Friday, December 6, 2013

Book review: Microsoft Dynamics AX 2012 R2 Administration Cookbook

The book covers a lot of ground around the administrative work implementing and maintaining a Microsoft Dynamics AX 2012 R2 installation. Some of the book is written especially for the R2 release, but most of the book also applies to the RTM release, and to some extend AX 2009.

Some things that Microsoft has documented rather cryptically is explained in much more understandable terms. For example, how to create and use claims users. In this way, the book is a good compliment to Microsoft documentation.

It is clear that Simon, the author, has a lot of hands-on experience installing and maintaining AX solutions-. He is good at point out severe pitfalls and to give good hints to things that just makes your admin-life easier when you know about them. The experienced hands-on angle is refreshing in contrast to the Microsoft documentation, which can seem to be a bit theoretically based.

On the downside, I do not think Packt have lived up to their responsibilities as editors of the book. Since the title includes the word “cookbook”, I would expect more crisp recipes. Recipes that not necessarily explain all the background stuff, but just tells me how to get the job done. If this was a real cookbook, it is like that, I am in some of the recipes taken though how an oven works and how potatoes are grown. That is not the fastest path to put dinner at the table. The background information should have been organized differently in my opinion.

The content is good and worth the investment in the book, the editorial work is less good.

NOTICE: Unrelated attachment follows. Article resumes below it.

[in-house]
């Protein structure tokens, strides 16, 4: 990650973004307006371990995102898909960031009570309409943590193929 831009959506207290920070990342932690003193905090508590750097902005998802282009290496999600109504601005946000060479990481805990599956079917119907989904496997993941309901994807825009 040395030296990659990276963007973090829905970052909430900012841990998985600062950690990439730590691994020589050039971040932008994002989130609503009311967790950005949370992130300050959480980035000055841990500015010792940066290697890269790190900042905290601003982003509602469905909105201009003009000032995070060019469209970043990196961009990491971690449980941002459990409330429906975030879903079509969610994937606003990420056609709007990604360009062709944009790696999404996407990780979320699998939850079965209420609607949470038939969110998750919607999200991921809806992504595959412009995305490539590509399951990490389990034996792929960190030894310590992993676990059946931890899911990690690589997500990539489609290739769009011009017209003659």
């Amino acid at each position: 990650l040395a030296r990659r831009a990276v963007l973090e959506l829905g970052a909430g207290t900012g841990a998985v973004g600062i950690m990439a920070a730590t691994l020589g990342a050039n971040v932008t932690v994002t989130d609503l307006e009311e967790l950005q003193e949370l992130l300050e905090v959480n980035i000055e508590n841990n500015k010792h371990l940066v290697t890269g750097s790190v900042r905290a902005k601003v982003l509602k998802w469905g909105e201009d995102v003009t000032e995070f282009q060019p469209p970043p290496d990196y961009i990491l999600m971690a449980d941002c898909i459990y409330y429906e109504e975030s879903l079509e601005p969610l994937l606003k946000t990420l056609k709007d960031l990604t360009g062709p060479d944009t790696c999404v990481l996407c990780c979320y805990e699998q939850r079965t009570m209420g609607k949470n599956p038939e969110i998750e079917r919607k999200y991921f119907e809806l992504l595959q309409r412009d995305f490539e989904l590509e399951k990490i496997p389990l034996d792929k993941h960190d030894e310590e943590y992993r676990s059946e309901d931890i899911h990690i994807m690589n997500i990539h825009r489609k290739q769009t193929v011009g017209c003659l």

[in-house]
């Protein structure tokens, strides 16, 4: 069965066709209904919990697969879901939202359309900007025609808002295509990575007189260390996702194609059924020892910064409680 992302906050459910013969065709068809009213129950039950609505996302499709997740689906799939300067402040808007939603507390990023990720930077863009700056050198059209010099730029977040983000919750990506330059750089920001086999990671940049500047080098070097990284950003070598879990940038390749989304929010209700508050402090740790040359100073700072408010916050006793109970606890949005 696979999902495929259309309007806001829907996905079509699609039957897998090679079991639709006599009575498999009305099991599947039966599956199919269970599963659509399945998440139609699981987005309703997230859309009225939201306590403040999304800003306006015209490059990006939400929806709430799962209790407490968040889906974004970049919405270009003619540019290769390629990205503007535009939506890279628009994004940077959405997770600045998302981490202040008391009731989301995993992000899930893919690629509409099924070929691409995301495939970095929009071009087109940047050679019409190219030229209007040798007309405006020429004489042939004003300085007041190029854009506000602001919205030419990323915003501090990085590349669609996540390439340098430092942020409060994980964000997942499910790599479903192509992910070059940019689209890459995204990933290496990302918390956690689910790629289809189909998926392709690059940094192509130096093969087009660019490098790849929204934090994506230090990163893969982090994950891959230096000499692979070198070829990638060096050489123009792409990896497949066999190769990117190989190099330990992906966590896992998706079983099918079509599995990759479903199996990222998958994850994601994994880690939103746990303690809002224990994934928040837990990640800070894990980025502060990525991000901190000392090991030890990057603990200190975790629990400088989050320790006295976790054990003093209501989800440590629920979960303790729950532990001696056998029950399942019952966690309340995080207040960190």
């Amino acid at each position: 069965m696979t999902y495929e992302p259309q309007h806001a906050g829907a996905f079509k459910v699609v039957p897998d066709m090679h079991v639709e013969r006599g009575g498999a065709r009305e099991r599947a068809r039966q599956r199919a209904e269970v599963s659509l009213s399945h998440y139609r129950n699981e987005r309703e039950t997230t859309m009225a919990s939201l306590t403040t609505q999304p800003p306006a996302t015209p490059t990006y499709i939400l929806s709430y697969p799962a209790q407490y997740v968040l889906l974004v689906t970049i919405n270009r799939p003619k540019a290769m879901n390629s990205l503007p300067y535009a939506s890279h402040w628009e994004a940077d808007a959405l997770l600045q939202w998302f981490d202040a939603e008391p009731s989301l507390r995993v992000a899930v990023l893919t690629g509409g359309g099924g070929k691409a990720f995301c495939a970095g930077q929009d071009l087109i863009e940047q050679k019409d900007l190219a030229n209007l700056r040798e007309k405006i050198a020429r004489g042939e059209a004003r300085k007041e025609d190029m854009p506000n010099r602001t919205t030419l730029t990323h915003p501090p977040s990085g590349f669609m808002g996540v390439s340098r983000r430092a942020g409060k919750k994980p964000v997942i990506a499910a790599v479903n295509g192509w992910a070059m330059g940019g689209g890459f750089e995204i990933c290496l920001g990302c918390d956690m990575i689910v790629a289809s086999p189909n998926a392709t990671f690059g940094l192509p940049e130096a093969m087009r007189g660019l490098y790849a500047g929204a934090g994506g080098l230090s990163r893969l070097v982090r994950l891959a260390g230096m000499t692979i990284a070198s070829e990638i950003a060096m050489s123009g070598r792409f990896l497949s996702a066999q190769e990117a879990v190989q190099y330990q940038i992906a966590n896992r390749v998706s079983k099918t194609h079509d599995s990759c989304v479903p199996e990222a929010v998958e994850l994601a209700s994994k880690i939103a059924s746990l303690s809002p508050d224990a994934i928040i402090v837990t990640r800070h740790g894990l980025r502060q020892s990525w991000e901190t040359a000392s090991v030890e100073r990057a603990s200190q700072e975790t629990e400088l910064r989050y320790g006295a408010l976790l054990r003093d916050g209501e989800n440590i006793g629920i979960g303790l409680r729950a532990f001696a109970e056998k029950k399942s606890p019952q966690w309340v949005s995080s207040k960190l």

Read more about, and buy, the book directly from Packt, Amazon or other major resellers.

Thursday, December 5, 2013

Exporting models from AX 2012 with .Net Runtime version 2.0

I work with some servers where models from the model store are exported with .NET Runtime version 4.0 when using the PowerShell Management Shell:

I cannot be sure to be able to import models with this Runtime version at all customers. Depending on their system they might get an error about the model file having an invalid format. See this article at Dynamics Ax Musings.

TechNet offers a couple of workarounds under Troubleshooting working with model files section. Making changes to our customers servers is however not always an option.

You can change the version number after the export, as described here, but that's an extra step that I'd like to skip.

It seems like by just adding a version parameter to the "Microsoft Dynamics AX 2012 Management Shell" shortcut you can start up PowerShell as another version and you'll now get the expected Runtime version in the exported models. Here's the needed change to the shortcut:

You can the check the version PowerShell runs under, with the Get-Host command: